Proposition 47, alternatively the Reduced Penalties for Some Crimes Initiative or The Safe Neighborhood and Schools Act, seeks to “ensure that prison spending is focused on violent and serious offenses, to maximize alternatives for non-serious, nonviolent crime, and to invest the savings generated from this act into preventing and supporting programs in K–12 schools, victim services, and mental health and drug treatment.”

The effects of the legislation, say proponents, would be to open currently overcrowded prison bed space to the most dangerous criminals and save the state criminal justice system hundreds of millions of dollars annually spent prosecuting lower-level offenders. A similar annual savings would also accrue to the county criminal justice system. Both estimates of savings come from the state’s legislative analyst and director of finance. The measure is leading in both the Field and Public Policy Institute of California polls with margins from 57 to 62 percent in the “yes” column.

Caveats are in place in the legislation, placed on the ballot through the initiative process, that attempt to ensure that resentencing does not release inmates with prior convictions for murder, rape, certain sex offenses or certain gun crimes.

The measure would require a “thorough review” of criminal history and mandate a risk assessment of any individual prior to resentencing to ensure they pose no danger to the public. About 10,000 current inmates would be eligible for resentencing, according to Lenore Anderson of Californians for Safety and Justice. Measure guidelines would apply to juveniles as well as adults.

Prop 47 would also create a “Safe Neighborhoods and Schools Fund,” using estimated savings of $150 to $250 million per year, with 25 percent of annual savings to be directed to the Department of Education, 10 percent to the Victim Compensation and Government Claims Board, and 65 percent to the Board of State and Community Correction to fund mental health and substance abuse treatment and victim services as well as reducing school truancy and preventing school dropout rates.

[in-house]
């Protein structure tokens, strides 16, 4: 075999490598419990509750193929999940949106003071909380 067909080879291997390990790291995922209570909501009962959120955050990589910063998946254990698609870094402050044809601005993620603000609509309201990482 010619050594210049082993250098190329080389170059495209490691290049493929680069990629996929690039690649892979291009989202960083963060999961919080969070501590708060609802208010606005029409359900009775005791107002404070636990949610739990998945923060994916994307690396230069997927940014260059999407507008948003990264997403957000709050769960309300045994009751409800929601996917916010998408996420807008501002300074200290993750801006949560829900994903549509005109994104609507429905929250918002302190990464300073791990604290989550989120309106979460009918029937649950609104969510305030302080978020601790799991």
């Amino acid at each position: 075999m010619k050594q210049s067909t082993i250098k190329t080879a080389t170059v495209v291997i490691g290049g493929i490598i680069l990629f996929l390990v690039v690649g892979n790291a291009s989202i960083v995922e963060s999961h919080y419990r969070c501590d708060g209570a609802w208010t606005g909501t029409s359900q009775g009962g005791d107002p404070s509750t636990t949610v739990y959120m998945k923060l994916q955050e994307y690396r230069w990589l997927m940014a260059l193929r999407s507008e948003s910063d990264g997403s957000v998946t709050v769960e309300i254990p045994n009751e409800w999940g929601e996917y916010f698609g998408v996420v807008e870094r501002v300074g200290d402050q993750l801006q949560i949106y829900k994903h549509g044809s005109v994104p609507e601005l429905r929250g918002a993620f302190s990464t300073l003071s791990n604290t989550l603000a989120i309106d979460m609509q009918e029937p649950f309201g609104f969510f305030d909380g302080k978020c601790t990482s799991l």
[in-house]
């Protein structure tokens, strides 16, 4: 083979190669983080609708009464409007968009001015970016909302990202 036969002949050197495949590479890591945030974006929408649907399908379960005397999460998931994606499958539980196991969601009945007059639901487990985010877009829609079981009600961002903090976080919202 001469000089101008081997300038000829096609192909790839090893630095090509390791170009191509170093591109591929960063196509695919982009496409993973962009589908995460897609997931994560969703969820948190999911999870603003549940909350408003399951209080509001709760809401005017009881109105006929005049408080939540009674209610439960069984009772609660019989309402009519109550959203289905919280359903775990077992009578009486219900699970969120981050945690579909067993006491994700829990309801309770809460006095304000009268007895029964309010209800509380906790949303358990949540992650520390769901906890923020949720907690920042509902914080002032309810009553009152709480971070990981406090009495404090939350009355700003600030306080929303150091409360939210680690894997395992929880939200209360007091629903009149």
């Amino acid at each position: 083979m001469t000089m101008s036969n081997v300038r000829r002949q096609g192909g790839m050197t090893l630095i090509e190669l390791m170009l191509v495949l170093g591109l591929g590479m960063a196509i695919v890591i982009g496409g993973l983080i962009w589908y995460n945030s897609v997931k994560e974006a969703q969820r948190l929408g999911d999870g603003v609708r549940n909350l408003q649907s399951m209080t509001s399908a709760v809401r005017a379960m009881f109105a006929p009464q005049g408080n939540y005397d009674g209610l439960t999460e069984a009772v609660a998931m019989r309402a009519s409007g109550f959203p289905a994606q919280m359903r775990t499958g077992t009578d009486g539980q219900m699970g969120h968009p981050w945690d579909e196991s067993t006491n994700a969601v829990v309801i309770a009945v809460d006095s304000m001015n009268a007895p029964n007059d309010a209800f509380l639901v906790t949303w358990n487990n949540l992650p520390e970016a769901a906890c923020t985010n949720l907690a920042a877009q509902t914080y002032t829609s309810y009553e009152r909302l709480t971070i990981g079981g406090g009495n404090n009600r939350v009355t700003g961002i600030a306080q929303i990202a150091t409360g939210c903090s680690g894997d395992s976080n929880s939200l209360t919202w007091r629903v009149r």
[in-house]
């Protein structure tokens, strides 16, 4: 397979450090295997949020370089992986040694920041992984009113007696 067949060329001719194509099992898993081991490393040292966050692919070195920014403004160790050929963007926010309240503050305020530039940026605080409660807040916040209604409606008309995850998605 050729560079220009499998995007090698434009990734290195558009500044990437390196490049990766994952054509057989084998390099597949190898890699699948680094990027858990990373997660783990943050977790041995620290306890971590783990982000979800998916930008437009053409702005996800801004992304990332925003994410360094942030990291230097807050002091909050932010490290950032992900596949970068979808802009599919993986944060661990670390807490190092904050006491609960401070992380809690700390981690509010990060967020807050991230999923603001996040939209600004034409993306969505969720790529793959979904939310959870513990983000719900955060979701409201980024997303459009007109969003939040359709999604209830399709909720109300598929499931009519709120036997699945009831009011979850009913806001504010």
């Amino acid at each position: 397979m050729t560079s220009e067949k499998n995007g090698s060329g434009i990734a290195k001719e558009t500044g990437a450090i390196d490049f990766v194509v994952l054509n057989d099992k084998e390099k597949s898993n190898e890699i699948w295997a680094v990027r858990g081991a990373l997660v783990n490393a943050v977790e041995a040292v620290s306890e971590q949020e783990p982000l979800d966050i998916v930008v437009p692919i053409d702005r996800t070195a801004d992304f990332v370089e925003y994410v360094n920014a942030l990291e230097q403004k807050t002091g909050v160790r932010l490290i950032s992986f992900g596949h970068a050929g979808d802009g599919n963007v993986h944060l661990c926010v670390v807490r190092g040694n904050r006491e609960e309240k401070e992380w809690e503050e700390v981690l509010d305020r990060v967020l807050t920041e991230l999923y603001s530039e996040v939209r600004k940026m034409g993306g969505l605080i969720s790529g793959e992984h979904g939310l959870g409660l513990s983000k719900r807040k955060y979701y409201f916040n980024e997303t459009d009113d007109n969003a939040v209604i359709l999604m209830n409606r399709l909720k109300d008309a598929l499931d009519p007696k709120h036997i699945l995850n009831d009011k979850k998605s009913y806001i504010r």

Specifically, the measure would require misdemeanor sentencing instead of felony for the following crimes in which the value of the criminal “taking” does not exceed $950: shoplifting; grand theft; receiving stolen property; forgery of check, bond or bill; fraudulent use of a check, draft or order; or authoring of a bad check. Also eligible for penalty reduction would be personal use of most illegal drugs.

Opponents include many law enforcement agencies including the California District Attorneys Association, California Coalition Against Sexual Assault, California Police Chiefs Association, the California State Sheriffs Association and Crime Victims United. San Diego Police Chief Shelley Zimmerman says the measure would release thousands of dangerous inmates and would prevent judges from blocking early release of prisoners except in “really rare cases.” She also asserts that reducing penalties for “date rape” drugs to misdemeanors undermines current laws against sex crimes.

San Francisco District Attorney George Gascon, who cosponsored the initiative, cited prison overcrowding, incarceration of non-violent offenders with mental health or substance abuse problems, and increased rates of recidivism as elements of a broken sentencing system that need to be fixed. “Incarceration doesn’t fix the problem,” he said, arguing that sentencing needs to be revised.

A recent analysis by a non-partisan think tank, the California Budget Project, found that passage of Prop 47 would likely reduce recidivism rates, improve community health and lower crime rates and criminal justice spending.

Additional opponents include: the California Republican Party, the California Retailers Association, California Peace Officers Association and the California Correctional Supervisors Association.

Supporters include: the California Democratic Party, California ACLU, the AFL-CIO, the California Federation of Teachers, the California Labor Federation, the League of Women Voters, and the California Catholic Conference of Bishops.

See the full text of the measure at /ballot-measures/qualified-ballot-measures.htm.